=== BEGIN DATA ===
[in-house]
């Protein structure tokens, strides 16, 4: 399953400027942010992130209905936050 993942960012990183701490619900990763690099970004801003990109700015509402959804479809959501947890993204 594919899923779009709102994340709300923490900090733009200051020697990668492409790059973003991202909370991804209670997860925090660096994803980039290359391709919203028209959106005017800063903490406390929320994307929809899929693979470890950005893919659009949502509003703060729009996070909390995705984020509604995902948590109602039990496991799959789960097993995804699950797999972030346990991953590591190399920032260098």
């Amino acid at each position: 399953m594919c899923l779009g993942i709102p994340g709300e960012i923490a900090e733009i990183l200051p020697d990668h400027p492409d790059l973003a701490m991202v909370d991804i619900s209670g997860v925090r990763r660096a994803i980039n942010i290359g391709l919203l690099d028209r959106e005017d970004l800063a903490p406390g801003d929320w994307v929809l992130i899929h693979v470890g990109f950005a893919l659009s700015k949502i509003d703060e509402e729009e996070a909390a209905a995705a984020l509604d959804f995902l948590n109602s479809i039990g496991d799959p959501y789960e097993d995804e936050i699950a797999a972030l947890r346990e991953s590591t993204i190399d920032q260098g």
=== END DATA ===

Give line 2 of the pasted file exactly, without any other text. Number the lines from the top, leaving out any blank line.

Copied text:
């Protein structure tokens, strides 16, 4: 399953400027942010992130209905936050 993942960012990183701490619900990763690099970004801003990109700015509402959804479809959501947890993204 594919899923779009709102994340709300923490900090733009200051020697990668492409790059973003991202909370991804209670997860925090660096994803980039290359391709919203028209959106005017800063903490406390929320994307929809899929693979470890950005893919659009949502509003703060729009996070909390995705984020509604995902948590109602039990496991799959789960097993995804699950797999972030346990991953590591190399920032260098």